We don’t really know for sure. There are some studies that show a genetic contribution, others that argue against it. To answer your question directly, it certainly could be an environmental difference – we see all kinds of differences in skills and abilities for siblings raised in the same household. Being in the same household doesn’t at all guarantee the same environment, and there can be huge differences in the amount and type of attention or reinforcement two children receive. I was just reading about some remarkable differences in a book called “The Boy Who Was Raised As A Dog And Other Stories From A Psychiatrist’s Notebook,” by Bruce Perry and Maia Szalavitz. Same parents, same home, one boy becomes a respected member of the community and his little brother a sociopathic murderer and rapist.  Perry makes a convincing case that this is largely (though not exclusively) due to some key differences in how the family functioned during a critical few  years in the younger son’s life.

I don’t dispute the possibility that genetics plays a role in Absolute Pitch – we know for example that people with it have a larger leftward asymmetry in the planum temporale, and there could be a genetic contribution to that, not to mention a genetic contribution to pitch memory and to conditional associative learning.  But the two things that puzzle me about the genetic explanation are these. First, what would be the evolutionary advantage of having absolute pitch? Most tasks that are important to us linguistically and musically require relative pitch, not absolute. If we used absolute pitch to understand language, we wouldn’t be able to understand children who speak an octave higher (on average) than adults. Second, for a skill that seems so intricately bound up in culture and environment, how can we separate out the genetic contribution with current methods? The geneticists look for clusters of children within a household or family to make their case. Now a child who grows up in a household that supports and nurtures Absolute Pitch is far more likely to develop it; one who grows up in a household without even a musical instrument is very unlikely to. Put another way: French speaking tends to cluster in families too, but no one would argue that there is a gene for French-speaking. It clusters in families because it is taught in families.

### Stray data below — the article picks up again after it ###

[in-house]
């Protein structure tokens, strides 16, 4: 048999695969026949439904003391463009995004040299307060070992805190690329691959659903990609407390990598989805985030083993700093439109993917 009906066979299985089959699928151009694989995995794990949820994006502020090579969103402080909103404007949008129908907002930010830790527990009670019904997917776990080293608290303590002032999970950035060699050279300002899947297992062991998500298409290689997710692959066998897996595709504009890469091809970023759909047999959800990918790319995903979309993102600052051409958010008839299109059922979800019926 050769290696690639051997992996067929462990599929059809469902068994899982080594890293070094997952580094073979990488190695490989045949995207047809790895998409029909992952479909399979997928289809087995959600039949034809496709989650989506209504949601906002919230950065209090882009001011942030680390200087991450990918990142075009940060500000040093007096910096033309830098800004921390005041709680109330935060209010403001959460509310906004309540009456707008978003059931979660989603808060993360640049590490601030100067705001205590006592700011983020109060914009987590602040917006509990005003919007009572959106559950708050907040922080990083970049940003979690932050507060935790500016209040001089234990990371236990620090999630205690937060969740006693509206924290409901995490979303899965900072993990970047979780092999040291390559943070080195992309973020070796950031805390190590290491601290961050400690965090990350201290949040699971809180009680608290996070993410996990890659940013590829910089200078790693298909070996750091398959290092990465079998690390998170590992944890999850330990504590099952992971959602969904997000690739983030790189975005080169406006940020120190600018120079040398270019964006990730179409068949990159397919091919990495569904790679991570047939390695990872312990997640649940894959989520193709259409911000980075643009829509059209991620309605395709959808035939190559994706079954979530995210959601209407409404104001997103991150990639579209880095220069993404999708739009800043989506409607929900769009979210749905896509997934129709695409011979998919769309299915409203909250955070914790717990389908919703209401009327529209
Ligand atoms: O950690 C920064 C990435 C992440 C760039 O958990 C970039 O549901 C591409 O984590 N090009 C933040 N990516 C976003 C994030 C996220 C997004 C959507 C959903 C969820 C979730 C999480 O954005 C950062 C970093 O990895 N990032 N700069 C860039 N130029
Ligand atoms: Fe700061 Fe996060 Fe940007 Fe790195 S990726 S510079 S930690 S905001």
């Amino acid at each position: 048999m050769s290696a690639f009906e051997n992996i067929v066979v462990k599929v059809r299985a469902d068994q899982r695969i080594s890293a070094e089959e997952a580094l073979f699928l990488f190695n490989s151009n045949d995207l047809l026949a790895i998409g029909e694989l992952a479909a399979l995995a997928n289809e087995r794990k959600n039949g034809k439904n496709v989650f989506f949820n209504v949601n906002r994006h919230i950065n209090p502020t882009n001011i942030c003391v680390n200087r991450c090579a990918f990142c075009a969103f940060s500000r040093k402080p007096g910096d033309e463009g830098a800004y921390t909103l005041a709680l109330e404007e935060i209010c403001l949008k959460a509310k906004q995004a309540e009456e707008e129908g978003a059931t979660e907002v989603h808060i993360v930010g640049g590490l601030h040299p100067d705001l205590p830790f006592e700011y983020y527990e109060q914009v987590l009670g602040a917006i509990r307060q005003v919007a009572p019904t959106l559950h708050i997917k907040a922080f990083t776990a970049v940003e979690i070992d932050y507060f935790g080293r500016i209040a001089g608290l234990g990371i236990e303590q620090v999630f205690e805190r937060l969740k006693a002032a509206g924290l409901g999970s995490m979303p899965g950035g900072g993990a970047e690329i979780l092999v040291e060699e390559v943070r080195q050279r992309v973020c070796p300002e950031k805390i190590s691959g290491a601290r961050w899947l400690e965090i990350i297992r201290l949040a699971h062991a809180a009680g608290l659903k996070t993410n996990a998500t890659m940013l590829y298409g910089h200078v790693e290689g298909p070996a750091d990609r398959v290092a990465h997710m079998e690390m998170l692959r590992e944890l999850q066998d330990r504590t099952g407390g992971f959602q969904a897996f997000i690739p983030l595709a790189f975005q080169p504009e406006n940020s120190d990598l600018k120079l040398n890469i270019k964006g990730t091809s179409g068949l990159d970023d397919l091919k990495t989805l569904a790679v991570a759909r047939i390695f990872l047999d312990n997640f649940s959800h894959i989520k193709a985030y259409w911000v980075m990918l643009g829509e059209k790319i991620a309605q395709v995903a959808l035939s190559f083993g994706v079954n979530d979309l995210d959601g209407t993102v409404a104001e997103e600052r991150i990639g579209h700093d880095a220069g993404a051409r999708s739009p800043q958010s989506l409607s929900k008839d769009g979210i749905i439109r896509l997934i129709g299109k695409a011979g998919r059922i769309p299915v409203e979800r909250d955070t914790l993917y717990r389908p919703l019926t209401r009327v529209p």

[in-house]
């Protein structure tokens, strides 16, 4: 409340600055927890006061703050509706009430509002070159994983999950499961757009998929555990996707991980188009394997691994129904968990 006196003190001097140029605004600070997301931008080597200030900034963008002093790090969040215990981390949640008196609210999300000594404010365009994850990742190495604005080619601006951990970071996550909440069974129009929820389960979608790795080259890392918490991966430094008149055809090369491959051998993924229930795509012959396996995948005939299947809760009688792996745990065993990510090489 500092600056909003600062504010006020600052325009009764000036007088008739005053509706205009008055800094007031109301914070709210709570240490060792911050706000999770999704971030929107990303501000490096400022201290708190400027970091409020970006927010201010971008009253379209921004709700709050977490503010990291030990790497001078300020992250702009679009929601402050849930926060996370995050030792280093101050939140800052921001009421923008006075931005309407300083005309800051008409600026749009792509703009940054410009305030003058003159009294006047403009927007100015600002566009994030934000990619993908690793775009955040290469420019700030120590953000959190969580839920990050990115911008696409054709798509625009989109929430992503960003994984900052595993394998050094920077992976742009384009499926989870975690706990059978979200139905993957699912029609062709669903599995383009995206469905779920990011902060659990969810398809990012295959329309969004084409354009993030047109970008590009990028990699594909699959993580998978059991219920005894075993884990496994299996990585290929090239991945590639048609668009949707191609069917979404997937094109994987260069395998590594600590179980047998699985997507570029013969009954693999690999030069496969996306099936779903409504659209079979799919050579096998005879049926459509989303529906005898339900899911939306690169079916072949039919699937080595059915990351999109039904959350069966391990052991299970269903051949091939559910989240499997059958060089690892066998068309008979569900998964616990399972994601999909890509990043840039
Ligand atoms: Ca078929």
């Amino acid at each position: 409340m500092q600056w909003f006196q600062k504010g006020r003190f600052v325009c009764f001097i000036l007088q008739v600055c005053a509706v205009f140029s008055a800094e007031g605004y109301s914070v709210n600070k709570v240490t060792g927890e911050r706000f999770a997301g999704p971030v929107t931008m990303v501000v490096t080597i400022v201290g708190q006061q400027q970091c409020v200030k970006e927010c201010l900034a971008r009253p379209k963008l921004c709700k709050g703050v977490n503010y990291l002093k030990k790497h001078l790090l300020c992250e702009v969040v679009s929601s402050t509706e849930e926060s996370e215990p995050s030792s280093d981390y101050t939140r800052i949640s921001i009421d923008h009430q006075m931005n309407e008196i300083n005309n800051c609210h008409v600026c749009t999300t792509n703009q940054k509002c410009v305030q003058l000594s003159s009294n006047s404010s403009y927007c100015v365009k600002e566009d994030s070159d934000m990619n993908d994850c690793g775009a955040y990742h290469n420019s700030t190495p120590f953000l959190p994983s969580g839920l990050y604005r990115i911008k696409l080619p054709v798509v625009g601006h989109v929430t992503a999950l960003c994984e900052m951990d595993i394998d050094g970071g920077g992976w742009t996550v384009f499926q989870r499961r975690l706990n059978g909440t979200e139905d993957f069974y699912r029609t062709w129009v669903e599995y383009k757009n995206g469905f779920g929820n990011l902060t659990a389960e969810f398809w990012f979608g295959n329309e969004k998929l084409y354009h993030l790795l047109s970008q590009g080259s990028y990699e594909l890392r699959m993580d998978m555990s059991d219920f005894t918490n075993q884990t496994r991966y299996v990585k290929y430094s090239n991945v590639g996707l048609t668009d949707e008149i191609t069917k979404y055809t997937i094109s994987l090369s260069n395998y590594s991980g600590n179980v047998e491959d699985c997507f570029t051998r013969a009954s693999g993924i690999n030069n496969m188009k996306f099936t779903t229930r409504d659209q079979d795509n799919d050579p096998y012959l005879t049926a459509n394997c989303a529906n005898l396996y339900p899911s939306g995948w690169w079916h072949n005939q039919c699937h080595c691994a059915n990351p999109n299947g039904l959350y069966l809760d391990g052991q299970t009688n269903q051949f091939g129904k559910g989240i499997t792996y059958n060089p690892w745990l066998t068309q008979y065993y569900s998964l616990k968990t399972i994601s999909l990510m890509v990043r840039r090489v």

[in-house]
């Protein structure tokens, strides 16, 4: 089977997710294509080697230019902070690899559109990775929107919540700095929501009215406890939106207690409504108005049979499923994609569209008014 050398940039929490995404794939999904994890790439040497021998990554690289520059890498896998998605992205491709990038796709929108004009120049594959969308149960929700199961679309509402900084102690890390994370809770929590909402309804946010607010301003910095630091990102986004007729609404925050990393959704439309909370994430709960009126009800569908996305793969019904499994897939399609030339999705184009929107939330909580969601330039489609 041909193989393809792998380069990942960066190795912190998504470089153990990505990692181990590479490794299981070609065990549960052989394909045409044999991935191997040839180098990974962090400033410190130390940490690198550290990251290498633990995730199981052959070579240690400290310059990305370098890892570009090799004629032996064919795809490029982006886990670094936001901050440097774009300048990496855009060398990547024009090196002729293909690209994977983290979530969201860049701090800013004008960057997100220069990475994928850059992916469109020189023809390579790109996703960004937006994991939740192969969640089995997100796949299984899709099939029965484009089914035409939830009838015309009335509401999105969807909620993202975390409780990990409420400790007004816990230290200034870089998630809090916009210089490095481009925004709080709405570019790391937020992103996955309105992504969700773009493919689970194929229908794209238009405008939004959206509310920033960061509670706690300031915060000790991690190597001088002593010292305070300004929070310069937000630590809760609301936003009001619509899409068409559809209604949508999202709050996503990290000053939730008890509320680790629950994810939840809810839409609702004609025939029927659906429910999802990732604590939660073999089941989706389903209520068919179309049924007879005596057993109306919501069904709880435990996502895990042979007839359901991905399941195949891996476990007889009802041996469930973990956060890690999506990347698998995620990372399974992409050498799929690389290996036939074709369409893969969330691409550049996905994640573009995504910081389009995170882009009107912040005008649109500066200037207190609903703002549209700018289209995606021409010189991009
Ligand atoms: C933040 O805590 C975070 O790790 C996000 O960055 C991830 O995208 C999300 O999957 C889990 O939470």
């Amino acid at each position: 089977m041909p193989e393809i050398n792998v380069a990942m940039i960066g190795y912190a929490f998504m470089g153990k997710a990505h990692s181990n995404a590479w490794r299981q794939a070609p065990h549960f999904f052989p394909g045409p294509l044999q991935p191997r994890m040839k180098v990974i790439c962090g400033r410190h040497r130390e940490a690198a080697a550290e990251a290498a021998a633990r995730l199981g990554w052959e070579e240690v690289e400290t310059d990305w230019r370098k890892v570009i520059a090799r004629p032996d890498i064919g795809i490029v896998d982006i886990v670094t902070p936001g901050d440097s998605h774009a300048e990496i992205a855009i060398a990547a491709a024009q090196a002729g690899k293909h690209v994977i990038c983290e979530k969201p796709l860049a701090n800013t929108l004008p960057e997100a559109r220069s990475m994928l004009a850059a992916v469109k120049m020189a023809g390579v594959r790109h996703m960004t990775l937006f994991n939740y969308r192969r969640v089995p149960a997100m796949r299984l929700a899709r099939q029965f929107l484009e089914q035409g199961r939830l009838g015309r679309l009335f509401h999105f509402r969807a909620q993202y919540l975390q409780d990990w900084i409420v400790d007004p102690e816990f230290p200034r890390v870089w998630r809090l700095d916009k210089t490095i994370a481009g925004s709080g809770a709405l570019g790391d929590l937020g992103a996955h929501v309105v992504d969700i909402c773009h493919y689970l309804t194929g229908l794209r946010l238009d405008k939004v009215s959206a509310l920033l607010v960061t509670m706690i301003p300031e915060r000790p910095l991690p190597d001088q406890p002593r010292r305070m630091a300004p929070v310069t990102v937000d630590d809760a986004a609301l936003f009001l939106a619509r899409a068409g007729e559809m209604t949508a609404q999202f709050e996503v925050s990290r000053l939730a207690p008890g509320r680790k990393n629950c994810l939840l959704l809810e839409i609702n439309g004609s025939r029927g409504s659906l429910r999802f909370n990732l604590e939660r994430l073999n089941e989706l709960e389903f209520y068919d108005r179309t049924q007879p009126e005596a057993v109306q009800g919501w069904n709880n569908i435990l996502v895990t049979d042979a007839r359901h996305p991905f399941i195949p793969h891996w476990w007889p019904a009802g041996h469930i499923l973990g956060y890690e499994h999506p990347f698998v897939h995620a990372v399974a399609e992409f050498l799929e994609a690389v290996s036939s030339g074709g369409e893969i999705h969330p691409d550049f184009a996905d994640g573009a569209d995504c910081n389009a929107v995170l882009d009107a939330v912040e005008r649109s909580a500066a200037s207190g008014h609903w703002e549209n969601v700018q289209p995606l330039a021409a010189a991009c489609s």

How/why do we remember certain life events (we wouldn’t otherwise think about) when we hear a particular song?

The interesting thing about this is what it tells us about the nature and working of long-term memory.  For the past fifty years or so, the commercialization of popular music has been such that we hear songs hundreds and hundreds of times for just a few weeks, while they’re hits, and then we often don’t hear them again for years and years. From a memory standpoint, this makes pop music an ideal retrieval cue – the song becomes wedded to a particular time, place, and set of circumstances. Songs that are always with us – Happy Birthday, the national anthem, children’s folk songs – don’t have this same power as retrieval cues of course because their ubiquity means they are not uniquely associated with a time and place.  So it’s simply the distinctiveness of some songs and their association with certain events in our lives.

By the way, this is also what allows songs that are sung seasonally to carry so much power. When we hear Christmas songs – which are virtually never played during 11 months of the year – they immediately remind us of Christmas and put us in the mood of that holidays.

Is long-term memory, in terms of recollection of hierarchical pitch structure templates, non-temporal? Specifically in reference to Firmino et al. (2009).